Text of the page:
A1 coco's visa 3:15
A2 canada balsam 6:18
B1 pardon my french 5:26
B2 con o sin 5:42
B3 let's dence 3:32
C1 modernation 5:28
C2 rumour (album version) 6:35
D1 clap gently 2:39
D2 tender date 5:22
D3 7eleven2 4:41
In the story of 21st century club music, isolée, the German artist born Rajko Müller, has been a kind of scampish poet, testing the limits of the artform, his records glowing with playfulness and human emotion. The surreal aura of his sound made 1998's “beau mot plage" a mega-hit, forever earning
him credit as an architect of microhouse—a style he'd long outgrown by his second album, the critically acclaimed we are monster, and its follow-up, well spent youth. After a decade of hiding in the rafters between scattered EPs on Pampa and Maeve, isolée returns with resort island, his fourth
album, and the first on his new label of the same name.
Arriving more than 20 years after his seminal early records, resort island shows isolée's talent completely unbound, his ineffable sound hitting yet another dizzying peak.
Müller crafted these tracks over the past two years, working night after night at his home studio in Hamburg. "Most nights I would work until I simply couldn't hear anymore," he said. "One by one, the tracks came together. Eventually I had a feeling, like, 'Ah, the puzzle is starting to show its picture.'"
The result is a record as that's in turns hazy and thumping, euphoric and melancholy, always delivered in brilliant splashes of color. "coco's visa" sets the tone, its soft chords lapping against the drums like waves against a dock. Gentle moments like this and the exquisitely bittersweet "let's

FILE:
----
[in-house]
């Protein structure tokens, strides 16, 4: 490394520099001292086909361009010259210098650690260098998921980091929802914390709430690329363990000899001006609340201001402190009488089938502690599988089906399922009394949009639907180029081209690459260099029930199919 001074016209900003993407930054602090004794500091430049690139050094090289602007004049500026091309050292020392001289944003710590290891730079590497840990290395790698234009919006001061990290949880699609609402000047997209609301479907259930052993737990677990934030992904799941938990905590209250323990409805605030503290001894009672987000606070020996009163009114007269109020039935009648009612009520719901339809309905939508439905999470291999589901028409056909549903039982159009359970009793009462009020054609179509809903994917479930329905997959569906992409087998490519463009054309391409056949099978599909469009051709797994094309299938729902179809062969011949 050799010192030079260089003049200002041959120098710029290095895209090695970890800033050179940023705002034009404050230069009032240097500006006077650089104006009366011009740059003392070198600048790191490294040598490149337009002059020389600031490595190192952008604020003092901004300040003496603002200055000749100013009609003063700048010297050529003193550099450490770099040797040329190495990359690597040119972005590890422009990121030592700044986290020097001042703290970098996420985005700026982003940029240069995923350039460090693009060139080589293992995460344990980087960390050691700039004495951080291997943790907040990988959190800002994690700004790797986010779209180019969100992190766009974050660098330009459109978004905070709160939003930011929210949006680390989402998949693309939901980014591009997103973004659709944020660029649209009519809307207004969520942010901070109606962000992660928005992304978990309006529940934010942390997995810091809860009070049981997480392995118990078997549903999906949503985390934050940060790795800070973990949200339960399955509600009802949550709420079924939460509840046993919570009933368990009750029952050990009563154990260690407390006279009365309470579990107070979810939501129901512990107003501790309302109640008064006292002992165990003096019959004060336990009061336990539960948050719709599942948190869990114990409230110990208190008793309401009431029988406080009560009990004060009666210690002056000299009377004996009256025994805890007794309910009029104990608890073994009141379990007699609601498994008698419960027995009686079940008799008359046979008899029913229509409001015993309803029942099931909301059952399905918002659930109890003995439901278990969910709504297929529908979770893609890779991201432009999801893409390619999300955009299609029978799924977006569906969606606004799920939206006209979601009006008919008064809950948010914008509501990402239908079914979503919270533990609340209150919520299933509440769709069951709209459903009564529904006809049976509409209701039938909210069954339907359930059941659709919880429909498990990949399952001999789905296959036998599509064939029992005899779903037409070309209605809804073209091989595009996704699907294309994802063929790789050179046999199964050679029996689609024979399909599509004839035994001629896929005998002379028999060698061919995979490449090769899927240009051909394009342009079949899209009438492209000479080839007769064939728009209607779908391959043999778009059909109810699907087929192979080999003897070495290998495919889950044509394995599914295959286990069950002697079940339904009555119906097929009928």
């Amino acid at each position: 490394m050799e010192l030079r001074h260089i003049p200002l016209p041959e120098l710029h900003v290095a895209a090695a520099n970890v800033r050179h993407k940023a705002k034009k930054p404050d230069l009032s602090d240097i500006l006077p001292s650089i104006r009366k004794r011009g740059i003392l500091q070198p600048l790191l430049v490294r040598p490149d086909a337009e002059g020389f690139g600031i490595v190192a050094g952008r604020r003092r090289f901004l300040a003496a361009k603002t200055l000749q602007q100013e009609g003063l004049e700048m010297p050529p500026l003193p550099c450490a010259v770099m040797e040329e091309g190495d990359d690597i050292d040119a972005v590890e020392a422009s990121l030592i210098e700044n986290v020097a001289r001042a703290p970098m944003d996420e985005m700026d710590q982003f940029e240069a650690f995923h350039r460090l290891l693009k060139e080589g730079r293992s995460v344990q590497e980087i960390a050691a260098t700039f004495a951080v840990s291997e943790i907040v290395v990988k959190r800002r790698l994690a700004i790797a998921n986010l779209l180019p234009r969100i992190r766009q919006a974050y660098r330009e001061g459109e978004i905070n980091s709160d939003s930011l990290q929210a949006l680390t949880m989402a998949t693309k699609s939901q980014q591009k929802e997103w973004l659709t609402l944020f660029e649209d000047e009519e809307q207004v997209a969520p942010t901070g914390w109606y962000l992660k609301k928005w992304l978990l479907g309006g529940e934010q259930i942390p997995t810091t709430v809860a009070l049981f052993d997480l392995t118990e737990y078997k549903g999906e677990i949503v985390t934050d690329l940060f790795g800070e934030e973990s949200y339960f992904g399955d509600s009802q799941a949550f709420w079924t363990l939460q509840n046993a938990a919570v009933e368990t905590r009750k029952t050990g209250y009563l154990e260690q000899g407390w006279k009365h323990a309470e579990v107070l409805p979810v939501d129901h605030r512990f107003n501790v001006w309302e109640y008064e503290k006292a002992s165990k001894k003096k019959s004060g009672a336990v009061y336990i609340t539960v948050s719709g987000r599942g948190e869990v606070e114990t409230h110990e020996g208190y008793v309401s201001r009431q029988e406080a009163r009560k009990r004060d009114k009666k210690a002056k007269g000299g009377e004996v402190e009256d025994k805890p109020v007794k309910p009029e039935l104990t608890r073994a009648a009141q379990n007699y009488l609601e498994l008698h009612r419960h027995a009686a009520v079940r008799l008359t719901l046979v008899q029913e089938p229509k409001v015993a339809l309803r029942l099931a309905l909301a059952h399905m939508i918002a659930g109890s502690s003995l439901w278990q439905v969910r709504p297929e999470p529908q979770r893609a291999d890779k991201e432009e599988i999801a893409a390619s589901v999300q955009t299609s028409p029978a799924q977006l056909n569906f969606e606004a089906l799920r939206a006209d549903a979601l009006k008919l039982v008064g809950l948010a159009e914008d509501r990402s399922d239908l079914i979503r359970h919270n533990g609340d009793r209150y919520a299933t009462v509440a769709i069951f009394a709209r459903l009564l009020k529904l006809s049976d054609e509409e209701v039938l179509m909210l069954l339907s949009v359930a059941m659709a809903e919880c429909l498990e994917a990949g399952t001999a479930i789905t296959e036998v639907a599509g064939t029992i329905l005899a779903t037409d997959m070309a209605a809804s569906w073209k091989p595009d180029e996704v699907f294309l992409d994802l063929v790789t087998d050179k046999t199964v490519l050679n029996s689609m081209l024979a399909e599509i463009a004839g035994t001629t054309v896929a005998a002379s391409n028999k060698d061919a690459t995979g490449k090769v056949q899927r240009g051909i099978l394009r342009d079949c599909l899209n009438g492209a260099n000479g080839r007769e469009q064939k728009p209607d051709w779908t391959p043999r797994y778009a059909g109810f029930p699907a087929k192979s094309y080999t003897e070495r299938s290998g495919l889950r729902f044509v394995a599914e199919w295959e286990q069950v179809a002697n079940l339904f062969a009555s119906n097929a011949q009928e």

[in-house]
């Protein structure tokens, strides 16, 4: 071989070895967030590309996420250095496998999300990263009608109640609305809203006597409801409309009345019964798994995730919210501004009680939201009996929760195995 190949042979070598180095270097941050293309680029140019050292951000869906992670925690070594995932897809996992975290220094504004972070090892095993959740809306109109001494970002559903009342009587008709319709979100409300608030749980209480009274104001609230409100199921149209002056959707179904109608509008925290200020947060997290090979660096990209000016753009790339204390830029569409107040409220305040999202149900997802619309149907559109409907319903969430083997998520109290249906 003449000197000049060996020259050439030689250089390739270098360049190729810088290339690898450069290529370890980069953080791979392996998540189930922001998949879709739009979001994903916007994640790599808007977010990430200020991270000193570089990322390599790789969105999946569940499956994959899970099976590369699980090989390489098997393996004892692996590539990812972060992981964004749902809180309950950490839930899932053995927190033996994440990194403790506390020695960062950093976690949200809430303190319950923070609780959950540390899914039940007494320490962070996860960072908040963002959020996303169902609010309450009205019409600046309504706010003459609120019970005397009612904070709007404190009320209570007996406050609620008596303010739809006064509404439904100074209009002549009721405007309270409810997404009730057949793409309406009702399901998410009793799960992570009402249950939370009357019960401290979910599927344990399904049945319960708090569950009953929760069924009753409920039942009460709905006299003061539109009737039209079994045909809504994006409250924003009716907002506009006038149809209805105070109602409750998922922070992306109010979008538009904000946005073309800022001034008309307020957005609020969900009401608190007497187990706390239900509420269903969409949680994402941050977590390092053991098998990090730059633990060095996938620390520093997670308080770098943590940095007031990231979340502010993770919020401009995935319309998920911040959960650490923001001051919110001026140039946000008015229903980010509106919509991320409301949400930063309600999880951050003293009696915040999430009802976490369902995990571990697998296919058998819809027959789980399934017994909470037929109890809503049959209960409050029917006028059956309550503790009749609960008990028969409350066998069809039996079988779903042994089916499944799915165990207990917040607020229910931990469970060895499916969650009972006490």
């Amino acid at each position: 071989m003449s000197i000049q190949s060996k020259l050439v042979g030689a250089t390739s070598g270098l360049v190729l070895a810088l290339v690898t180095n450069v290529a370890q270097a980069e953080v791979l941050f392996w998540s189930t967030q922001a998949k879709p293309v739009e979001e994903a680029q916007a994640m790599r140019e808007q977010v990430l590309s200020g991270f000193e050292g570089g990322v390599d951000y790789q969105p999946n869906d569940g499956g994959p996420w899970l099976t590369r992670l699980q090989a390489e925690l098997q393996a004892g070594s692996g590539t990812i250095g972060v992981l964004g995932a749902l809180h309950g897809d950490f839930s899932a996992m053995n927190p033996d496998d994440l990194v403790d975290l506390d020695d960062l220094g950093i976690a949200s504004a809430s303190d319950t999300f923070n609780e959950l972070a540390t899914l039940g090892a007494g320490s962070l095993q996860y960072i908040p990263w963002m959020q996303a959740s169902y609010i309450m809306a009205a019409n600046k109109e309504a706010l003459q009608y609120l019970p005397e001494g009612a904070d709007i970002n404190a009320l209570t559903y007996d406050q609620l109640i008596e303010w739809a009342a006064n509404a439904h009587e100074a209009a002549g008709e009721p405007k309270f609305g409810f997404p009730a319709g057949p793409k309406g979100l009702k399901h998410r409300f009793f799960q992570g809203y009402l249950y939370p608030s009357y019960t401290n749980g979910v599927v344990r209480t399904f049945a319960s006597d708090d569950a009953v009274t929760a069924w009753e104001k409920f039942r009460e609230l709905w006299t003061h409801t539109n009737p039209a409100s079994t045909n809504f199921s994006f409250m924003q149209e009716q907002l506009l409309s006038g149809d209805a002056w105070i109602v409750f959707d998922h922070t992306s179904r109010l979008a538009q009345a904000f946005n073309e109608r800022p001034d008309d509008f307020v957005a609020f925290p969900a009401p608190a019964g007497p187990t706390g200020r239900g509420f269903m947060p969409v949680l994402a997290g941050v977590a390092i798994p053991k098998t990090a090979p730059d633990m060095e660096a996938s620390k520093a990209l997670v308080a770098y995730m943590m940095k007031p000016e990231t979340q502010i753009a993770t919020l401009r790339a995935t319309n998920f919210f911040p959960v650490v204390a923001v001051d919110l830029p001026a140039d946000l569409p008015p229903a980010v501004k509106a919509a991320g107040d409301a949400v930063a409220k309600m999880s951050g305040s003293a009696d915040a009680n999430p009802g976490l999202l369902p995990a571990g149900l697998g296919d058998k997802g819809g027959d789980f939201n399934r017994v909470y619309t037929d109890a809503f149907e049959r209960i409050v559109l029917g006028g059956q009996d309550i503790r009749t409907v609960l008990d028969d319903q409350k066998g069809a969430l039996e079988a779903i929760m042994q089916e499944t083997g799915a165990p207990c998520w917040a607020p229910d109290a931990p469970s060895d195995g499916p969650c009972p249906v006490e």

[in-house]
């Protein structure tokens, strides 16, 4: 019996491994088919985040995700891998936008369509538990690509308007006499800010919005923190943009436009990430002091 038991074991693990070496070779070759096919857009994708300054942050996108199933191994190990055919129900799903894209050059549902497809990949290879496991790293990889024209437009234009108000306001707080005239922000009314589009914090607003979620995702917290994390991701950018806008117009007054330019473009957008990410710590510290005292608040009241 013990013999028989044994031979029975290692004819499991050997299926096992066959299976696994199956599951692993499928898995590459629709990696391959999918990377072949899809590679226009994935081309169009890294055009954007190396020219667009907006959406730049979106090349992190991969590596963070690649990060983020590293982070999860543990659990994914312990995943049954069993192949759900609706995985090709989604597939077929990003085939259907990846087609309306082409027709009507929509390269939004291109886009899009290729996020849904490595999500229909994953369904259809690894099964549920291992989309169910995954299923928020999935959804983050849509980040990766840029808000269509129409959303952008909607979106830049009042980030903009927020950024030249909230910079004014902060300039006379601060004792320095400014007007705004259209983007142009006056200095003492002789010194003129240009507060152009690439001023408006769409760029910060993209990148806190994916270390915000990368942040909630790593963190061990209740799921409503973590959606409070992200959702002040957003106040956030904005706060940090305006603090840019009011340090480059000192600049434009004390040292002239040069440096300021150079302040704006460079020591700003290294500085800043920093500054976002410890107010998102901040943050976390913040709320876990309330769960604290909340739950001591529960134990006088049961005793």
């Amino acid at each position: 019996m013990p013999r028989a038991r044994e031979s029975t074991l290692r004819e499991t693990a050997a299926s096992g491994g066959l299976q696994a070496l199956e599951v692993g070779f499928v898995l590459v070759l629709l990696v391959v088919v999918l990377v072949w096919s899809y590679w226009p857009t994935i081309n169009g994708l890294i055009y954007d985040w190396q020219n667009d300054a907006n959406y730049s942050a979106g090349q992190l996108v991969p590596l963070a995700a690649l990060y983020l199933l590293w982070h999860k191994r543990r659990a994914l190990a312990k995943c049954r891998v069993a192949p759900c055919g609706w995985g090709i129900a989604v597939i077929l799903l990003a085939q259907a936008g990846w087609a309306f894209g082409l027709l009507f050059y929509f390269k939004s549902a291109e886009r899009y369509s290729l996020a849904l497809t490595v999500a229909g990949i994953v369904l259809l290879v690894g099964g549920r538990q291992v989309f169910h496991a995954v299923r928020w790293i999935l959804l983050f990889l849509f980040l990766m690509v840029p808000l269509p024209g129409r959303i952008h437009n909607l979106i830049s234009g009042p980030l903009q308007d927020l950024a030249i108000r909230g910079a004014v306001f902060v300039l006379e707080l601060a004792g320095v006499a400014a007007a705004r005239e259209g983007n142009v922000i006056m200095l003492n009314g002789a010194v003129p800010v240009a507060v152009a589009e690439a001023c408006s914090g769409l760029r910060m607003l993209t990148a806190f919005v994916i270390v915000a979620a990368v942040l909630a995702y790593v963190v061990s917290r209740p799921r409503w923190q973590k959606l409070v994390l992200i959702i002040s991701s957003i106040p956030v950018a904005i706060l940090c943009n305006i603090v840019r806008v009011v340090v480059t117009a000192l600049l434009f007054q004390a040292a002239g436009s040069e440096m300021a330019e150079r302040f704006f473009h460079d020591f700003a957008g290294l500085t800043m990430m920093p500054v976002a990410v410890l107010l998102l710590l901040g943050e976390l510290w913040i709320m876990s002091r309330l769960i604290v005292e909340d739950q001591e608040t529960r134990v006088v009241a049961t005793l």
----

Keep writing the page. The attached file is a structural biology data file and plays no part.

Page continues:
dence" offset dreamlike club tracks of the kind only Müller could make. "canada balsam" is vintage isolée, its gently thwacking beat a cradle for sounds that echo minimal as much as disco. "pardon my french", true to its name, brings a cheeky hint of French touch. "con o sin", despite its house
tempo, has the haunting mood of classic trip-hop. "rumour", the album's first single, is all ghostly strings and loping synths, a mellow joy-ride in magic hour light. Much of what we've always loved about isolée is here—the controlled energy, the sense that anything could happen next, and perhaps most importantly, an emotional range as rich as it is ambiguous. But there's also something that sets it apart, a feeling that the album flows not from his past records, but simply came into being on its own, as if out of thin air. Müller felt something similar as he made it.
"In my early years," he says, "I was listening to lots of records, going out clubbing a lot. I had a clear reference for what I was contributing to. Nowadays this is less the case. Also, for many years I felt I was competing with the expectations set by my early records. I don't feel that anymore. But I still have the dance floor in mind as a place where music happens, with the aim of triggering people's emotions and imagination."
As a concept, resort island riffs on the morality of escapism, and the tension between beauty and superficiality. "I have this image of all these holiday islands," Müller says. "I can understand the wish to go there, to escape. The idea of escaping, from real life, and at the same time, ignoring all the problems in the world, the fear around you. That's not a good way to live, but it feels OK to do this in music, maybe even healthy, because it's just for a certain amount of time. I like playing around with
this image, this feeling of ambivalence."